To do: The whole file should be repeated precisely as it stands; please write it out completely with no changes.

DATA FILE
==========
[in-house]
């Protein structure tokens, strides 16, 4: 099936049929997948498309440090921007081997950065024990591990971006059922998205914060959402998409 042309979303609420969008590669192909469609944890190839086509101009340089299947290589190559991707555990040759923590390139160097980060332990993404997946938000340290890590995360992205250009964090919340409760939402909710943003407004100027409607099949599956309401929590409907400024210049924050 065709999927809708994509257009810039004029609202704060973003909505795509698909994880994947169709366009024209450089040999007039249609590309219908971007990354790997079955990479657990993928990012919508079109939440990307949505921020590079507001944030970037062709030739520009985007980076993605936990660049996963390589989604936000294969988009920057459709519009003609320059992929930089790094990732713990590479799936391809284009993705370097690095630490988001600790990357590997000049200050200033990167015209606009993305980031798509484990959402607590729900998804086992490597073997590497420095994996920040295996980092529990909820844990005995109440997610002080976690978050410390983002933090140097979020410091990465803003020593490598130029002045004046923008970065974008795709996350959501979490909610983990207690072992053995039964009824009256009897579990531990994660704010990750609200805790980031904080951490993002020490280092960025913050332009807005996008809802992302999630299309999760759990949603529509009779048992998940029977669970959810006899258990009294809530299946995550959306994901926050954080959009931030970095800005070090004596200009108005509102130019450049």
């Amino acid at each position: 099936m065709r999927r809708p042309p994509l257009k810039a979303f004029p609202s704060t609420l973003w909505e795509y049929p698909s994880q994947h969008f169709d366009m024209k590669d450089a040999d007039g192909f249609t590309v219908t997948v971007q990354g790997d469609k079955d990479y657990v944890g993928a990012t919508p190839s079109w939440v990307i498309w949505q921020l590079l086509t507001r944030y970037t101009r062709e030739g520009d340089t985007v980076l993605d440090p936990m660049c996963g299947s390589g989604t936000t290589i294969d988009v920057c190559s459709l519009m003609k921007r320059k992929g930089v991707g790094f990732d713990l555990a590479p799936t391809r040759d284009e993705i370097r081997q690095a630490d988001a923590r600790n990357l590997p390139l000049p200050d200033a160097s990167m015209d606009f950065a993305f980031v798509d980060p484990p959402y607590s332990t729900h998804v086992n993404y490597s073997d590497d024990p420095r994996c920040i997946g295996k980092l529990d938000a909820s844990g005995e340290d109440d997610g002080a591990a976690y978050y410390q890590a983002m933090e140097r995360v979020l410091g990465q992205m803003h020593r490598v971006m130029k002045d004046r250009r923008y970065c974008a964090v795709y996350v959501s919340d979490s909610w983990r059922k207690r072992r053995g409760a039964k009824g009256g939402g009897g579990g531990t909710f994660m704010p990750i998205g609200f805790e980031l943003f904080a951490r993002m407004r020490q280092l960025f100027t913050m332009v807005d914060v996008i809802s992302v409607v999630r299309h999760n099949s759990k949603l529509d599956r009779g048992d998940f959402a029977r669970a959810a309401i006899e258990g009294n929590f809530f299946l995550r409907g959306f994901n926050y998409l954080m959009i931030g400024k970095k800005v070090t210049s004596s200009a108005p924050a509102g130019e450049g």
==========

[in-house]
């Protein structure tokens, strides 16, 4: 099936049929997948498309440090921007081997950065024990591990971006059922998205914060959402998409 042309979303609420969008590669192909469609944890190839086509101009340089299947290589190559991707555990040759923590390139160097980060332990993404997946938000340290890590995360992205250009964090919340409760939402909710943003407004100027409607099949599956309401929590409907400024210049924050 065709999927809708994509257009810039004029609202704060973003909505795509698909994880994947169709366009024209450089040999007039249609590309219908971007990354790997079955990479657990993928990012919508079109939440990307949505921020590079507001944030970037062709030739520009985007980076993605936990660049996963390589989604936000294969988009920057459709519009003609320059992929930089790094990732713990590479799936391809284009993705370097690095630490988001600790990357590997000049200050200033990167015209606009993305980031798509484990959402607590729900998804086992490597073997590497420095994996920040295996980092529990909820844990005995109440997610002080976690978050410390983002933090140097979020410091990465803003020593490598130029002045004046923008970065974008795709996350959501979490909610983990207690072992053995039964009824009256009897579990531990994660704010990750609200805790980031904080951490993002020490280092960025913050332009807005996008809802992302999630299309999760759990949603529509009779048992998940029977669970959810006899258990009294809530299946995550959306994901926050954080959009931030970095800005070090004596200009108005509102130019450049």
């Amino acid at each position: 099936m065709r999927r809708p042309p994509l257009k810039a979303f004029p609202s704060t609420l973003w909505e795509y049929p698909s994880q994947h969008f169709d366009m024209k590669d450089a040999d007039g192909f249609t590309v219908t997948v971007q990354g790997d469609k079955d990479y657990v944890g993928a990012t919508p190839s079109w939440v990307i498309w949505q921020l590079l086509t507001r944030y970037t101009r062709e030739g520009d340089t985007v980076l993605d440090p936990m660049c996963g299947s390589g989604t936000t290589i294969d988009v920057c190559s459709l519009m003609k921007r320059k992929g930089v991707g790094f990732d713990l555990a590479p799936t391809r040759d284009e993705i370097r081997q690095a630490d988001a923590r600790n990357l590997p390139l000049p200050d200033a160097s990167m015209d606009f950065a993305f980031v798509d980060p484990p959402y607590s332990t729900h998804v086992n993404y490597s073997d590497d024990p420095r994996c920040i997946g295996k980092l529990d938000a909820s844990g005995e340290d109440d997610g002080a591990a976690y978050y410390q890590a983002m933090e140097r995360v979020l410091g990465q992205m803003h020593r490598v971006m130029k002045d004046r250009r923008y970065c974008a964090v795709y996350v959501s919340d979490s909610w983990r059922k207690r072992r053995g409760a039964k009824g009256g939402g009897g579990g531990t909710f994660m704010p990750i998205g609200f805790e980031l943003f904080a951490r993002m407004r020490q280092l960025f100027t913050m332009v807005d914060v996008i809802s992302v409607v999630r299309h999760n099949s759990k949603l529509d599956r009779g048992d998940f959402a029977r669970a959810a309401i006899e258990g009294n929590f809530f299946l995550r409907g959306f994901n926050y998409l954080m959009i931030g400024k970095k800005v070090t210049s004596s200009a108005p924050a509102g130019e450049g």